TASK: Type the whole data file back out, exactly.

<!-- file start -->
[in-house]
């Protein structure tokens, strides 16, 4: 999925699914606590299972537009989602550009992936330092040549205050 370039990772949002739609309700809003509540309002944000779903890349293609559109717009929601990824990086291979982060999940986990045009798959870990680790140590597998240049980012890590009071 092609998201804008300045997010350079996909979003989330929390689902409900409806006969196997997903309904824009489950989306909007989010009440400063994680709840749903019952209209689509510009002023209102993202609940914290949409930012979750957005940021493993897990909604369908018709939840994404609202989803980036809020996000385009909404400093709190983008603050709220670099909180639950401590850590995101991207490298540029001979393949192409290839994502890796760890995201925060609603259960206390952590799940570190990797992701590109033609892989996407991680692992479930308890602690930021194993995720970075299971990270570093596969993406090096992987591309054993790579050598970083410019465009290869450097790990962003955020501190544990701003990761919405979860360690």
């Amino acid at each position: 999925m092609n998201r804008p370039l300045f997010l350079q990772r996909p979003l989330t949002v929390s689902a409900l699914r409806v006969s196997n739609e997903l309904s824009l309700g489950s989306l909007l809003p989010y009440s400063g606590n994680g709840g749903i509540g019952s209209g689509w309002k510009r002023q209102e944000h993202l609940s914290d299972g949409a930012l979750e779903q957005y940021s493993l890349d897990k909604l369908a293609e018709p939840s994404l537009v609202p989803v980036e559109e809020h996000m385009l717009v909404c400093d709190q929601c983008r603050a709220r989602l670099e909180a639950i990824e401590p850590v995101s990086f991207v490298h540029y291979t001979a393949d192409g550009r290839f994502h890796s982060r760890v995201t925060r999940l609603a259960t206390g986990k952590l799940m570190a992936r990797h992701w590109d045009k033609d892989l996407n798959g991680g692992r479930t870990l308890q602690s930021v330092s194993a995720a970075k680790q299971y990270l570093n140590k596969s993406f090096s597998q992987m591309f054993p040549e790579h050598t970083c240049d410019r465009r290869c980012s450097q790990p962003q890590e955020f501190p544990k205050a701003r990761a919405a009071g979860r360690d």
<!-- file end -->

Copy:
[in-house]
């Protein structure tokens, strides 16, 4: 999925699914606590299972537009989602550009992936330092040549205050 370039990772949002739609309700809003509540309002944000779903890349293609559109717009929601990824990086291979982060999940986990045009798959870990680790140590597998240049980012890590009071 092609998201804008300045997010350079996909979003989330929390689902409900409806006969196997997903309904824009489950989306909007989010009440400063994680709840749903019952209209689509510009002023209102993202609940914290949409930012979750957005940021493993897990909604369908018709939840994404609202989803980036809020996000385009909404400093709190983008603050709220670099909180639950401590850590995101991207490298540029001979393949192409290839994502890796760890995201925060609603259960206390952590799940570190990797992701590109033609892989996407991680692992479930308890602690930021194993995720970075299971990270570093596969993406090096992987591309054993790579050598970083410019465009290869450097790990962003955020501190544990701003990761919405979860360690």
């Amino acid at each position: 999925m092609n998201r804008p370039l300045f997010l350079q990772r996909p979003l989330t949002v929390s689902a409900l699914r409806v006969s196997n739609e997903l309904s824009l309700g489950s989306l909007l809003p989010y009440s400063g606590n994680g709840g749903i509540g019952s209209g689509w309002k510009r002023q209102e944000h993202l609940s914290d299972g949409a930012l979750e779903q957005y940021s493993l890349d897990k909604l369908a293609e018709p939840s994404l537009v609202p989803v980036e559109e809020h996000m385009l717009v909404c400093d709190q929601c983008r603050a709220r989602l670099e909180a639950i990824e401590p850590v995101s990086f991207v490298h540029y291979t001979a393949d192409g550009r290839f994502h890796s982060r760890v995201t925060r999940l609603a259960t206390g986990k952590l799940m570190a992936r990797h992701w590109d045009k033609d892989l996407n798959g991680g692992r479930t870990l308890q602690s930021v330092s194993a995720a970075k680790q299971y990270l570093n140590k596969s993406f090096s597998q992987m591309f054993p040549e790579h050598t970083c240049d410019r465009r290869c980012s450097q790990p962003q890590e955020f501190p544990k205050a701003r990761a919405a009071g979860r360690d």